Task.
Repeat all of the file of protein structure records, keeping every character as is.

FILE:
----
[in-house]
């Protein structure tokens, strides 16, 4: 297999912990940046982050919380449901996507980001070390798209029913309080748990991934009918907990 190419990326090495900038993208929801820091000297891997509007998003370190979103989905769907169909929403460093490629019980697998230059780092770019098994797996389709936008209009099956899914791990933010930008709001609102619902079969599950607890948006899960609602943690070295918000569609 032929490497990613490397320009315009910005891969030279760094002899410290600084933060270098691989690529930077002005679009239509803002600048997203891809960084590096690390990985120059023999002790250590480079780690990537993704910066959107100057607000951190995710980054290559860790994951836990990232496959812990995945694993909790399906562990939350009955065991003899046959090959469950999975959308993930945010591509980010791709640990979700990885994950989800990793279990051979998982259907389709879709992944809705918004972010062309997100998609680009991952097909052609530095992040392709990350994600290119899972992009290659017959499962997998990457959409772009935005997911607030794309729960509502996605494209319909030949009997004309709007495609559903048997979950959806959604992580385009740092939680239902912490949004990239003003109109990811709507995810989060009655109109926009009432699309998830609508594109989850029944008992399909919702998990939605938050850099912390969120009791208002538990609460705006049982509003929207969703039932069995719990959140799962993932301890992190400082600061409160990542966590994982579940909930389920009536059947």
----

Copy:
[in-house]
């Protein structure tokens, strides 16, 4: 297999912990940046982050919380449901996507980001070390798209029913309080748990991934009918907990 190419990326090495900038993208929801820091000297891997509007998003370190979103989905769907169909929403460093490629019980697998230059780092770019098994797996389709936008209009099956899914791990933010930008709001609102619902079969599950607890948006899960609602943690070295918000569609 032929490497990613490397320009315009910005891969030279760094002899410290600084933060270098691989690529930077002005679009239509803002600048997203891809960084590096690390990985120059023999002790250590480079780690990537993704910066959107100057607000951190995710980054290559860790994951836990990232496959812990995945694993909790399906562990939350009955065991003899046959090959469950999975959308993930945010591509980010791709640990979700990885994950989800990793279990051979998982259907389709879709992944809705918004972010062309997100998609680009991952097909052609530095992040392709990350994600290119899972992009290659017959499962997998990457959409772009935005997911607030794309729960509502996605494209319909030949009997004309709007495609559903048997979950959806959604992580385009740092939680239902912490949004990239003003109109990811709507995810989060009655109109926009009432699309998830609508594109989850029944008992399909919702998990939605938050850099912390969120009791208002538990609460705006049982509003929207969703039932069995719990959140799962993932301890992190400082600061409160990542966590994982579940909930389920009536059947």